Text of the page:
gimmethatbook

Reviews of what you should be reading next.

Month: June 2020

Rare Birds by Natalie Scott

 

 

The ultimate lockdown reading, Rare Birds creatively tells the story of Holloway Prison’s first 100 years through the re-imagined voices of prisoners, staff and others connected to its history. Meticulously researched, the collection brings to life well-known voices such as Ruth Ellis, Sylvia Pankhurst and Edith Thompson, plus a host of lesser-known names, to tell Holloway’s rich and gripping story.

 

 

Thanks to the author for this review copy!

Prison walls seem to talk in RARE BIRDS, a book of poetry about those sentenced to time inside the notorious Holloway Prison. A multitude of characters share their laments with a chorus of voices. These voices come from suffragettes and thieves, pickpockets and murderers, and the author makes nearly all of them sound sympathetic. Some voices are particularly poignant, like the 10 year old pickpocket who marvels at being taught to write his name for the first time (pg.33), or the woman staring through the “hope-sized window” contemplating freedom (pg. 62).

Reading these poems about women fighting hard for the right to vote made me realize how far we have come, for this book brings to life their difficult journey. These voices deserved to be heard in their time, and Scott memorializes their struggle in an imaginative and touching way.

The author truly captures the essence of the prison and its inhabitants in her poems. It is as if she was intimately acquainted with each prisoner and gathered her poem from conversations with each one. Scott did comprehensive work with original documents (you can see which ones, along with a bibliography at the end of the book) to bring the inmates to life. Despite their criminal background (and it’s true some are worse than others) they are all painted in a sympathetic light, as I mentioned before. It is easy to hope that freedom comes quickly for them – even the ones on Death Row. There is a section of poems (pp.124-133) that come from the voices of the executioner, his wife,  a prison officer, a juror, and finally the doomed prisoner herself, Ruth Ellis, who died by hanging on July 13th, 1955. Each voice is different, yet they all contribute to the bigger picture – a prisoner on Death Row who is about to hang. (Ellis was the last woman executed in the United Kingdom; you can read about her here.)

RARE BIRDS is just that – a book of ethereal yet grounded poetry that forces you to think about the prison system and those caught in it. Some are unjustly imprisoned, while others commit unspeakable acts. Whatever the crime, Holloway Prison enveloped its inhabitants in cold bricks and mortar. Scott uses her words here to uncage these birds and immortalize them forever.

You can pick up your copy here. 

 

Murder on Pleasant Avenue by Victoria Thompson

 

When Gino Donatelli is accused of a brutal murder, beloved sleuths Sarah and Frank Malloy have to catch a killer who is out to destroy their innocent friend’s life in the latest installment of the national bestselling Gaslight mysteries.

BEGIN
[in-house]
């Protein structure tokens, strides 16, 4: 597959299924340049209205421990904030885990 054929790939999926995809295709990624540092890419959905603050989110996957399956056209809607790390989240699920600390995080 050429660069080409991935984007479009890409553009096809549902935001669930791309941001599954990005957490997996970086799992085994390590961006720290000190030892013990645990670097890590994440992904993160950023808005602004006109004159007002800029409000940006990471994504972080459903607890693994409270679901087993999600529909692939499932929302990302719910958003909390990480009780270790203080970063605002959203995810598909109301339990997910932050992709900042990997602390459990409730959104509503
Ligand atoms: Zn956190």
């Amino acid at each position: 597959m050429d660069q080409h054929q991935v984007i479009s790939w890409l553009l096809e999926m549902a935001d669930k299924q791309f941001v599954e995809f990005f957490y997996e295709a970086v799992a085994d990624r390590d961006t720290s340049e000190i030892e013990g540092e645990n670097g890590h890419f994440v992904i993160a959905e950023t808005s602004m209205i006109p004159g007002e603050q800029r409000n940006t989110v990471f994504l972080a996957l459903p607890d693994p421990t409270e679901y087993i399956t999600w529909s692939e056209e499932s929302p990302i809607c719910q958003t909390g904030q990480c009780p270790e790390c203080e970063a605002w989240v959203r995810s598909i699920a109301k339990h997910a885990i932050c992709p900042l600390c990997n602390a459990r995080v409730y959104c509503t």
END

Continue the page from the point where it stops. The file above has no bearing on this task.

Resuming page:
A victim is found, brutally murdered and the police are certain they’ve caught the killer. Their only suspect: Gino Donatelli.

Frank and Sarah know Gino is innocent but the police have a one-track mind. Once Frank struck it rich and left their ranks taking Gino with him, there has been a simmering resentment in the department. And now, someone has pulled out all the stops to make it look like Gino is the only one who could have committed the crime.

With the clock ticking and evidence mounting against their friend, Sarah and Frank will try to unravel a treacherous plot before Gino is sent up the river for good.

 

Thanks to NetGalley for this ARC!

Once again Sarah and Frank get mixed up in a murder case; in this one Gino is accused of killing a member of the Black Hand and they must clear his name. We see a lot of Maeve in this story, especially in the interactions with Gino. I enjoyed reading their dialogue and loved to picture them flirting with each other. I also got a kick out of Maeve sitting forlornly at her typewriter, practicing her typing while wishing all the while for an interruption.

One thing you can always count on is getting some history while hearing of Sarah and Frank’s adventures. The setting for this story is Italian Harlem, and the author paints a wonderful picture of how the inhabitants lived (and died). This is one of my favorite aspects of the Gaslight Mysteries: Thompson always makes me feel like I have been taken back in time and am living right alongside all her characters. One point of interest is that the author doesn’t censor the seedier parts of the period. We get to see the homeless, we hear about abortions, and we get to experience tenement life. Thompson does her best to make nearly everyone sympathetic, so this makes the story friendlier, and the book very readable as well.

Speaking of characters, some new ones are introduced in this book. We meet Teo, Gino’s sister-in-law, as well as the rest of Gino’s family. One of the funnier sequences in the book is when Maeve needs to go to Gino’s house; her family misunderstands her reason and want to get her out of the house. Thank goodness Maeve is able to straighten everyone out!

I was unable to figure out who dunnit, and that was a plus. It can get frustrating when you know who the bad guys are before the main characters do. My guess was between two characters, and I was surprised to finally learn who it was. As always, the story gets tied up neatly, with the last page a portent of what is to come in the next installment. I enjoyed this book very much and am looking forward to her next one. You can pick up your copy here. 

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